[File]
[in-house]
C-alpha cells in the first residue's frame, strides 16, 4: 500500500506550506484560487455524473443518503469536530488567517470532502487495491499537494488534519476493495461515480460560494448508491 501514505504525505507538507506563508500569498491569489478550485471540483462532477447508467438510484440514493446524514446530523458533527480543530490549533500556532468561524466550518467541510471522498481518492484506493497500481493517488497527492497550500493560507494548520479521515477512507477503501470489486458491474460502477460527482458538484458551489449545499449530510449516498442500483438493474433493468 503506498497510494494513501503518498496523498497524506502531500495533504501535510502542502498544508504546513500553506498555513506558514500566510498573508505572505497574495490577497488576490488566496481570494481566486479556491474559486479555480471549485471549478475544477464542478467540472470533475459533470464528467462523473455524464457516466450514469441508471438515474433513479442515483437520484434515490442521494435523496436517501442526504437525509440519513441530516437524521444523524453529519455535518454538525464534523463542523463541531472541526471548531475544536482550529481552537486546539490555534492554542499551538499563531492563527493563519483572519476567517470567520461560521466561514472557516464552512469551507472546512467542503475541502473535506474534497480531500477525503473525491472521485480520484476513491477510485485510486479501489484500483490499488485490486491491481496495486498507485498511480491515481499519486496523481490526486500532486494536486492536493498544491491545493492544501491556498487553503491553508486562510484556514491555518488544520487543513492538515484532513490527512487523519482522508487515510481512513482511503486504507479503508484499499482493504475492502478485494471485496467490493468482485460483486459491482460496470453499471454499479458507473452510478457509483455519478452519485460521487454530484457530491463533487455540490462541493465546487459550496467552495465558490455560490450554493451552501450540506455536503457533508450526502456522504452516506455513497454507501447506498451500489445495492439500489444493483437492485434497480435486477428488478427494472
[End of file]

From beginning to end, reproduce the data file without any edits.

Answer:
[in-house]
C-alpha cells in the first residue's frame, strides 16, 4: 500500500506550506484560487455524473443518503469536530488567517470532502487495491499537494488534519476493495461515480460560494448508491 501514505504525505507538507506563508500569498491569489478550485471540483462532477447508467438510484440514493446524514446530523458533527480543530490549533500556532468561524466550518467541510471522498481518492484506493497500481493517488497527492497550500493560507494548520479521515477512507477503501470489486458491474460502477460527482458538484458551489449545499449530510449516498442500483438493474433493468 503506498497510494494513501503518498496523498497524506502531500495533504501535510502542502498544508504546513500553506498555513506558514500566510498573508505572505497574495490577497488576490488566496481570494481566486479556491474559486479555480471549485471549478475544477464542478467540472470533475459533470464528467462523473455524464457516466450514469441508471438515474433513479442515483437520484434515490442521494435523496436517501442526504437525509440519513441530516437524521444523524453529519455535518454538525464534523463542523463541531472541526471548531475544536482550529481552537486546539490555534492554542499551538499563531492563527493563519483572519476567517470567520461560521466561514472557516464552512469551507472546512467542503475541502473535506474534497480531500477525503473525491472521485480520484476513491477510485485510486479501489484500483490499488485490486491491481496495486498507485498511480491515481499519486496523481490526486500532486494536486492536493498544491491545493492544501491556498487553503491553508486562510484556514491555518488544520487543513492538515484532513490527512487523519482522508487515510481512513482511503486504507479503508484499499482493504475492502478485494471485496467490493468482485460483486459491482460496470453499471454499479458507473452510478457509483455519478452519485460521487454530484457530491463533487455540490462541493465546487459550496467552495465558490455560490450554493451552501450540506455536503457533508450526502456522504452516506455513497454507501447506498451500489445495492439500489444493483437492485434497480435486477428488478427494472